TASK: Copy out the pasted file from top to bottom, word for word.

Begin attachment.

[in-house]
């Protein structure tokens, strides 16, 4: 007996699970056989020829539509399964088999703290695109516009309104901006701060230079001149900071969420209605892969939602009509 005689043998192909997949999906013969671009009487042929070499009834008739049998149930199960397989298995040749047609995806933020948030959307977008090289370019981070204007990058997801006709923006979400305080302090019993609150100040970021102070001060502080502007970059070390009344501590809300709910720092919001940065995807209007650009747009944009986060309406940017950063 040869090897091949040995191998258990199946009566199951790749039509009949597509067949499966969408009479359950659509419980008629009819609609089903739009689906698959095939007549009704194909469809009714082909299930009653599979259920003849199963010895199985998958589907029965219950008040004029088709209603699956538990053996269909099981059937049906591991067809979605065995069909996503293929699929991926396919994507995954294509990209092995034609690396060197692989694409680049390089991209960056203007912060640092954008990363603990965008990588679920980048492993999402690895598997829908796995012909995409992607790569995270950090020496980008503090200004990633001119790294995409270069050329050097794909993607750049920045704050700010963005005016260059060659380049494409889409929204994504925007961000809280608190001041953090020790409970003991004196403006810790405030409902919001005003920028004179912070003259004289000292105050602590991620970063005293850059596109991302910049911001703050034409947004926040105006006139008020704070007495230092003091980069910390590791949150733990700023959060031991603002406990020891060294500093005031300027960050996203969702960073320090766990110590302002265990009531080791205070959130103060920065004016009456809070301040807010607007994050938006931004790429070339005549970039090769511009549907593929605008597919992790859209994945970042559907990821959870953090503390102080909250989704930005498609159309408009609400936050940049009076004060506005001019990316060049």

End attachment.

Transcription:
[in-house]
């Protein structure tokens, strides 16, 4: 007996699970056989020829539509399964088999703290695109516009309104901006701060230079001149900071969420209605892969939602009509 005689043998192909997949999906013969671009009487042929070499009834008739049998149930199960397989298995040749047609995806933020948030959307977008090289370019981070204007990058997801006709923006979400305080302090019993609150100040970021102070001060502080502007970059070390009344501590809300709910720092919001940065995807209007650009747009944009986060309406940017950063 040869090897091949040995191998258990199946009566199951790749039509009949597509067949499966969408009479359950659509419980008629009819609609089903739009689906698959095939007549009704194909469809009714082909299930009653599979259920003849199963010895199985998958589907029965219950008040004029088709209603699956538990053996269909099981059937049906591991067809979605065995069909996503293929699929991926396919994507995954294509990209092995034609690396060197692989694409680049390089991209960056203007912060640092954008990363603990965008990588679920980048492993999402690895598997829908796995012909995409992607790569995270950090020496980008503090200004990633001119790294995409270069050329050097794909993607750049920045704050700010963005005016260059060659380049494409889409929204994504925007961000809280608190001041953090020790409970003991004196403006810790405030409902919001005003920028004179912070003259004289000292105050602590991620970063005293850059596109991302910049911001703050034409947004926040105006006139008020704070007495230092003091980069910390590791949150733990700023959060031991603002406990020891060294500093005031300027960050996203969702960073320090766990110590302002265990009531080791205070959130103060920065004016009456809070301040807010607007994050938006931004790429070339005549970039090769511009549907593929605008597919992790859209994945970042559907990821959870953090503390102080909250989704930005498609159309408009609400936050940049009076004060506005001019990316060049």